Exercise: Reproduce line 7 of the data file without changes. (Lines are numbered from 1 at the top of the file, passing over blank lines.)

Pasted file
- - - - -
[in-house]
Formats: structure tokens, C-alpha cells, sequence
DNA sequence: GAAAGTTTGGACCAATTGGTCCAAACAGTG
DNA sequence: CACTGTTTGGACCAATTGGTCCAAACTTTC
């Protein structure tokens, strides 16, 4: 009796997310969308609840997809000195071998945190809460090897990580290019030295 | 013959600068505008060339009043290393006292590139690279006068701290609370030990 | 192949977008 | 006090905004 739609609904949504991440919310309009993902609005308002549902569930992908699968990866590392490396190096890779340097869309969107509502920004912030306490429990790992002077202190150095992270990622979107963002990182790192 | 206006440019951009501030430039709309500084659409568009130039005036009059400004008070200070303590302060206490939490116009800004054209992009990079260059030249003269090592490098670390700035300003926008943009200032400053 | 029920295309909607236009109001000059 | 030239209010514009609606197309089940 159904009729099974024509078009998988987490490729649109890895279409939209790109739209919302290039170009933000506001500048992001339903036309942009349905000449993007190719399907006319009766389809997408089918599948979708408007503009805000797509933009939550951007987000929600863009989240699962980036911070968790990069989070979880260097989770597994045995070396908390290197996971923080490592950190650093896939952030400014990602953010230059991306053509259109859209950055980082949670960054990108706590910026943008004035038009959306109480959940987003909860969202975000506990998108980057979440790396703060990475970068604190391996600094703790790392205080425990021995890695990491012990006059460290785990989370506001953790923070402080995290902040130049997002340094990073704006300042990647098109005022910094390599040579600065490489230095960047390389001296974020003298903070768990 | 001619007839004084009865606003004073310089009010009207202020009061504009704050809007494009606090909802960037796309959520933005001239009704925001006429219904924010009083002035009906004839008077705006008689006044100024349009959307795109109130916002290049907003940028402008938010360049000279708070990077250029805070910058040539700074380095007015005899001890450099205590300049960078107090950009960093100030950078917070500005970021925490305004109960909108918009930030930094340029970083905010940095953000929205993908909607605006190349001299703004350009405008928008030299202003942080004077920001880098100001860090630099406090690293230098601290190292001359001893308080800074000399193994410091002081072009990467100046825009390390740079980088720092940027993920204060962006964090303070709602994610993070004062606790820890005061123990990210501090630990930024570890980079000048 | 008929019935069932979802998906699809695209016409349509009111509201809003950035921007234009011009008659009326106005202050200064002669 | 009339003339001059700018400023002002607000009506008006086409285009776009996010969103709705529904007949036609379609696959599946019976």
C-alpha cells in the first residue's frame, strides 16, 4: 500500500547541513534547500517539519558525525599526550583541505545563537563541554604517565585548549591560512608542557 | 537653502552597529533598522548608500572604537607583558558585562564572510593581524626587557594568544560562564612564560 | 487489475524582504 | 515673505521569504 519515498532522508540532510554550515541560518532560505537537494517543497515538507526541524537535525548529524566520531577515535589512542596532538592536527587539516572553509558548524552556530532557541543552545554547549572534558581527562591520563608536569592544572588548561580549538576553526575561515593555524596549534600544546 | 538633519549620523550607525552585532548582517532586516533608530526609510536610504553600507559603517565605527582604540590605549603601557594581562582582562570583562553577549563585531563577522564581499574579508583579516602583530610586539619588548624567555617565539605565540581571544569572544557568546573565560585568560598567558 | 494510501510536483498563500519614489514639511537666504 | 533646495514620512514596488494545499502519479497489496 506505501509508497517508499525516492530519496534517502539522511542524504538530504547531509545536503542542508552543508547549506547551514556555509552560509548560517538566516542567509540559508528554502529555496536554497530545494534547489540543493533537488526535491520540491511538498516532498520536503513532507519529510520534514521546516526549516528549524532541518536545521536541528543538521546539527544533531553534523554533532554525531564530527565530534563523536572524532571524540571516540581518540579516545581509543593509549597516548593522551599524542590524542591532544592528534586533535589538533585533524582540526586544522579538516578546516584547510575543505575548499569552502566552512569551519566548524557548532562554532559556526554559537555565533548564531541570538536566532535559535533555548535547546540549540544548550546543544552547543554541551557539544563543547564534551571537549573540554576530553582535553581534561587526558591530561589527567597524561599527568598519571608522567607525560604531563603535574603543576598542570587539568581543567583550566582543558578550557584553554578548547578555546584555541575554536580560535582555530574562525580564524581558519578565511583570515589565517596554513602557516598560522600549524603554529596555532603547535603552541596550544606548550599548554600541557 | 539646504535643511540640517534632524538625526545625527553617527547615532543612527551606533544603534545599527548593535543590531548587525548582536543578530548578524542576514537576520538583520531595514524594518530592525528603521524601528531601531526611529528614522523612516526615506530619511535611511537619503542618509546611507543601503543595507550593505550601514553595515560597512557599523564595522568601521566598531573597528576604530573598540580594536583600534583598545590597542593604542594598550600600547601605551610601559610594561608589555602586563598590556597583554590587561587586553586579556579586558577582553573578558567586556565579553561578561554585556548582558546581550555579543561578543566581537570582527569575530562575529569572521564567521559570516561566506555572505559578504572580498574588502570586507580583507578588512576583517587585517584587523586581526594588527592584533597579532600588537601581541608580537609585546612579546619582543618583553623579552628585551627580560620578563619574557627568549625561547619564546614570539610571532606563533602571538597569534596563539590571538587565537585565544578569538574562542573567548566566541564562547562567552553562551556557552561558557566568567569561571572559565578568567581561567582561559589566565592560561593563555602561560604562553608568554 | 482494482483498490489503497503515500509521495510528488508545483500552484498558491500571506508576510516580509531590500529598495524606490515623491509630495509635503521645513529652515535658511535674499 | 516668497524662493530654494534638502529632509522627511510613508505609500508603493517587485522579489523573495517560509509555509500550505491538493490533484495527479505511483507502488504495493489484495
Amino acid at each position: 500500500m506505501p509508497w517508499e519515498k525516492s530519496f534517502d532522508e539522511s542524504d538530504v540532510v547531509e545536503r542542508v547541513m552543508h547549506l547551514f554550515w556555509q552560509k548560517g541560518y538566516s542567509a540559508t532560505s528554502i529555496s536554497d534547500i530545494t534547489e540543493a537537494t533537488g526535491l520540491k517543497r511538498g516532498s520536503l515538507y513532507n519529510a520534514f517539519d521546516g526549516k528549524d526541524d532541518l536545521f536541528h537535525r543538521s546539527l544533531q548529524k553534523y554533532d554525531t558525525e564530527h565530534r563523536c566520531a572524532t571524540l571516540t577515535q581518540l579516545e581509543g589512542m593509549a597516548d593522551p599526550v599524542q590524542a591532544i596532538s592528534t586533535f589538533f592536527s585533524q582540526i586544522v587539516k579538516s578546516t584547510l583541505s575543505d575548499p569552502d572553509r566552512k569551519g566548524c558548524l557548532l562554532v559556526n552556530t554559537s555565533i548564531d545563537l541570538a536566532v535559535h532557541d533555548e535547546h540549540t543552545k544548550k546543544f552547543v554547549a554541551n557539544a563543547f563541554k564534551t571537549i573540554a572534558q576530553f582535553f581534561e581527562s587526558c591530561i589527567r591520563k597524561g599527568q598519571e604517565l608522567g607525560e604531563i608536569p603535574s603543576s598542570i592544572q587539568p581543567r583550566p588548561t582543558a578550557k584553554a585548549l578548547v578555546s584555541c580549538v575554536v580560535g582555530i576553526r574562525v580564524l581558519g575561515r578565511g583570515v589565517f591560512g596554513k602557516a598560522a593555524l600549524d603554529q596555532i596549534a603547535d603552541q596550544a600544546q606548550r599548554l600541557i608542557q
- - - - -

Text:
Amino acid at each position: 500500500m506505501p509508497w517508499e519515498k525516492s530519496f534517502d532522508e539522511s542524504d538530504v540532510v547531509e545536503r542542508v547541513m552543508h547549506l547551514f554550515w556555509q552560509k548560517g541560518y538566516s542567509a540559508t532560505s528554502i529555496s536554497d534547500i530545494t534547489e540543493a537537494t533537488g526535491l520540491k517543497r511538498g516532498s520536503l515538507y513532507n519529510a520534514f517539519d521546516g526549516k528549524d526541524d532541518l536545521f536541528h537535525r543538521s546539527l544533531q548529524k553534523y554533532d554525531t558525525e564530527h565530534r563523536c566520531a572524532t571524540l571516540t577515535q581518540l579516545e581509543g589512542m593509549a597516548d593522551p599526550v599524542q590524542a591532544i596532538s592528534t586533535f589538533f592536527s585533524q582540526i586544522v587539516k579538516s578546516t584547510l583541505s575543505d575548499p569552502d572553509r566552512k569551519g566548524c558548524l557548532l562554532v559556526n552556530t554559537s555565533i548564531d545563537l541570538a536566532v535559535h532557541d533555548e535547546h540549540t543552545k544548550k546543544f552547543v554547549a554541551n557539544a563543547f563541554k564534551t571537549i573540554a572534558q576530553f582535553f581534561e581527562s587526558c591530561i589527567r591520563k597524561g599527568q598519571e604517565l608522567g607525560e604531563i608536569p603535574s603543576s598542570i592544572q587539568p581543567r583550566p588548561t582543558a578550557k584553554a585548549l578548547v578555546s584555541c580549538v575554536v580560535g582555530i576553526r574562525v580564524l581558519g575561515r578565511g583570515v589565517f591560512g596554513k602557516a598560522a593555524l600549524d603554529q596555532i596549534a603547535d603552541q596550544a600544546q606548550r599548554l600541557i608542557q